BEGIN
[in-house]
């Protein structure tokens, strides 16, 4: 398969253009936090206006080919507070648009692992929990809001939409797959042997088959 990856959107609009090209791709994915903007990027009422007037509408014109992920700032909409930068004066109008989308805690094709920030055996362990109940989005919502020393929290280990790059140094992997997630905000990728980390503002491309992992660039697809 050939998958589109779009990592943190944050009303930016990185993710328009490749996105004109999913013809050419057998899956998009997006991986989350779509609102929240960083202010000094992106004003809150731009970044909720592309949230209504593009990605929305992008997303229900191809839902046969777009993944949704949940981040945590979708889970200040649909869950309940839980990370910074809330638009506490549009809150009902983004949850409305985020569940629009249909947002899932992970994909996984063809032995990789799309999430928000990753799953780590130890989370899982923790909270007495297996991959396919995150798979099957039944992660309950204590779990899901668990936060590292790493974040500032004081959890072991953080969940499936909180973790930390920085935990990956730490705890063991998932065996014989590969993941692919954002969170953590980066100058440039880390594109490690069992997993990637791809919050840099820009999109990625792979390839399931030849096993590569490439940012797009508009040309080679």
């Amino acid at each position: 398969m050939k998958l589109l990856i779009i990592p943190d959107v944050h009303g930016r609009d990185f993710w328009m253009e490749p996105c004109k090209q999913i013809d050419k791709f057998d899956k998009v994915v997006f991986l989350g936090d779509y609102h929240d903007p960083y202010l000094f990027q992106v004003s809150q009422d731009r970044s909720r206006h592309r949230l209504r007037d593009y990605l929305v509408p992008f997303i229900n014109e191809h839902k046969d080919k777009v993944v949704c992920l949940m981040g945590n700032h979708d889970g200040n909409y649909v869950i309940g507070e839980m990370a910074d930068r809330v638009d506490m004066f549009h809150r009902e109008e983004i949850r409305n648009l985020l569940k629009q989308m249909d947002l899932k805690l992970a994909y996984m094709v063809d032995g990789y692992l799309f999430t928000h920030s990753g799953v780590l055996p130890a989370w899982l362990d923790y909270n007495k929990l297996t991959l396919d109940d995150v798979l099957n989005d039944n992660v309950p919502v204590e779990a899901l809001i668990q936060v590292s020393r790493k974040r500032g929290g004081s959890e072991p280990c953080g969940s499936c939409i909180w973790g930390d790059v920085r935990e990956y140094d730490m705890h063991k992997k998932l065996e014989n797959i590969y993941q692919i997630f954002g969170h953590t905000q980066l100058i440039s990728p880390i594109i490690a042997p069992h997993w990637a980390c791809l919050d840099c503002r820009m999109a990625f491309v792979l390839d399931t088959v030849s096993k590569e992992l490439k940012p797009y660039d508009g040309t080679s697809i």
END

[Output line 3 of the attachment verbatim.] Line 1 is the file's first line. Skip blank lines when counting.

């Amino acid at each position: 398969m050939k998958l589109l990856i779009i990592p943190d959107v944050h009303g930016r609009d990185f993710w328009m253009e490749p996105c004109k090209q999913i013809d050419k791709f057998d899956k998009v994915v997006f991986l989350g936090d779509y609102h929240d903007p960083y202010l000094f990027q992106v004003s809150q009422d731009r970044s909720r206006h592309r949230l209504r007037d593009y990605l929305v509408p992008f997303i229900n014109e191809h839902k046969d080919k777009v993944v949704c992920l949940m981040g945590n700032h979708d889970g200040n909409y649909v869950i309940g507070e839980m990370a910074d930068r809330v638009d506490m004066f549009h809150r009902e109008e983004i949850r409305n648009l985020l569940k629009q989308m249909d947002l899932k805690l992970a994909y996984m094709v063809d032995g990789y692992l799309f999430t928000h920030s990753g799953v780590l055996p130890a989370w899982l362990d923790y909270n007495k929990l297996t991959l396919d109940d995150v798979l099957n989005d039944n992660v309950p919502v204590e779990a899901l809001i668990q936060v590292s020393r790493k974040r500032g929290g004081s959890e072991p280990c953080g969940s499936c939409i909180w973790g930390d790059v920085r935990e990956y140094d730490m705890h063991k992997k998932l065996e014989n797959i590969y993941q692919i997630f954002g969170h953590t905000q980066l100058i440039s990728p880390i594109i490690a042997p069992h997993w990637a980390c791809l919050d840099c503002r820009m999109a990625f491309v792979l390839d399931t088959v030849s096993k590569e992992l490439k940012p797009y660039d508009g040309t080679s697809i």